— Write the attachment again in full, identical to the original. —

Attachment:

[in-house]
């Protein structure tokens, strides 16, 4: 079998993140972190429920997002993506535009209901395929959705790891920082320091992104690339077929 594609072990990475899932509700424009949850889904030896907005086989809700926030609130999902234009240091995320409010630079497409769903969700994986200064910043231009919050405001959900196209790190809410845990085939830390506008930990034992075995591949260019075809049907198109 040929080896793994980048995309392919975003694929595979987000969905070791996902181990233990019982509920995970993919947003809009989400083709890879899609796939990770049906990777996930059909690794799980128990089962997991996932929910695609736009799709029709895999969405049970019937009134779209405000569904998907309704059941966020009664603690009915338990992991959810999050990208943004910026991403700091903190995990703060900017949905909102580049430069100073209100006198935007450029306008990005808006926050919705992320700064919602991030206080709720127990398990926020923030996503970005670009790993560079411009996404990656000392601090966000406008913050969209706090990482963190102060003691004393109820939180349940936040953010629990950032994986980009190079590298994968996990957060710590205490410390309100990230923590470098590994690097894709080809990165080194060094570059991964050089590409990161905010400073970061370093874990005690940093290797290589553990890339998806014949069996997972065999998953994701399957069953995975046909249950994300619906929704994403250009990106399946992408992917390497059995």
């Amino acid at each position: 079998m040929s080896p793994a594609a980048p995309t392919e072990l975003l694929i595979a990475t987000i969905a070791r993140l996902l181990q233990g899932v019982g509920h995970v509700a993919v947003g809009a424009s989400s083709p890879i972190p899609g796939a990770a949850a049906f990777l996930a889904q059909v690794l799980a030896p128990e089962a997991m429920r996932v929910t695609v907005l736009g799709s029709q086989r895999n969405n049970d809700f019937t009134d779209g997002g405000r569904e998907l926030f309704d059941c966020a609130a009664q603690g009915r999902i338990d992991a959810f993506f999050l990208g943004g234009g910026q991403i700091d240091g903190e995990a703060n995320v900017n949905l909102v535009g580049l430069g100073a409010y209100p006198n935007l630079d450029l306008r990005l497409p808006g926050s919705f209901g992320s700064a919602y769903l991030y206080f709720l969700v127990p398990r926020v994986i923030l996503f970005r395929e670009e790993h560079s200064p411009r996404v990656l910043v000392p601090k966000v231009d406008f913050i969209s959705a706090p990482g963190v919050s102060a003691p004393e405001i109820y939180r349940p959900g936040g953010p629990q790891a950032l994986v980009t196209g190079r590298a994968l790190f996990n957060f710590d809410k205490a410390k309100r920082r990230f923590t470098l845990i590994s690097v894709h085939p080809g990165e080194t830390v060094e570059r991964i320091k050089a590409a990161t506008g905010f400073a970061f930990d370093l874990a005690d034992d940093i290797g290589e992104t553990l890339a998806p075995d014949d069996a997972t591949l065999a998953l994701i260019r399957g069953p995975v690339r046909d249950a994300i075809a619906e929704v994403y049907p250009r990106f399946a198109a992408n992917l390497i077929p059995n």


[in-house]
């Protein structure tokens, strides 16, 4: 079998993140972190429920997002993506535009209901395929959705790891920082320091992104690339077929 594609072990990475899932509700424009949850889904030896907005086989809700926030609130999902234009240091995320409010630079497409769903969700994986200064910043231009919050405001959900196209790190809410845990085939830390506008930990034992075995591949260019075809049907198109 040929080896793994980048995309392919975003694929595979987000969905070791996902181990233990019982509920995970993919947003809009989400083709890879899609796939990770049906990777996930059909690794799980128990089962997991996932929910695609736009799709029709895999969405049970019937009134779209405000569904998907309704059941966020009664603690009915338990992991959810999050990208943004910026991403700091903190995990703060900017949905909102580049430069100073209100006198935007450029306008990005808006926050919705992320700064919602991030206080709720127990398990926020923030996503970005670009790993560079411009996404990656000392601090966000406008913050969209706090990482963190102060003691004393109820939180349940936040953010629990950032994986980009190079590298994968996990957060710590205490410390309100990230923590470098590994690097894709080809990165080194060094570059991964050089590409990161905010400073970061370093874990005690940093290797290589553990890339998806014949069996997972065999998953994701399957069953995975046909249950994300619906929704994403250009990106399946992408992917390497059995």
């Amino acid at each position: 079998m040929s080896p793994a594609a980048p995309t392919e072990l975003l694929i595979a990475t987000i969905a070791r993140l996902l181990q233990g899932v019982g509920h995970v509700a993919v947003g809009a424009s989400s083709p890879i972190p899609g796939a990770a949850a049906f990777l996930a889904q059909v690794l799980a030896p128990e089962a997991m429920r996932v929910t695609v907005l736009g799709s029709q086989r895999n969405n049970d809700f019937t009134d779209g997002g405000r569904e998907l926030f309704d059941c966020a609130a009664q603690g009915r999902i338990d992991a959810f993506f999050l990208g943004g234009g910026q991403i700091d240091g903190e995990a703060n995320v900017n949905l909102v535009g580049l430069g100073a409010y209100p006198n935007l630079d450029l306008r990005l497409p808006g926050s919705f209901g992320s700064a919602y769903l991030y206080f709720l969700v127990p398990r926020v994986i923030l996503f970005r395929e670009e790993h560079s200064p411009r996404v990656l910043v000392p601090k966000v231009d406008f913050i969209s959705a706090p990482g963190v919050s102060a003691p004393e405001i109820y939180r349940p959900g936040g953010p629990q790891a950032l994986v980009t196209g190079r590298a994968l790190f996990n957060f710590d809410k205490a410390k309100r920082r990230f923590t470098l845990i590994s690097v894709h085939p080809g990165e080194t830390v060094e570059r991964i320091k050089a590409a990161t506008g905010f400073a970061f930990d370093l874990a005690d034992d940093i290797g290589e992104t553990l890339a998806p075995d014949d069996a997972t591949l065999a998953l994701i260019r399957g069953p995975v690339r046909d249950a994300i075809a619906e929704v994403y049907p250009r990106f399946a198109a992408n992917l390497i077929p059995n």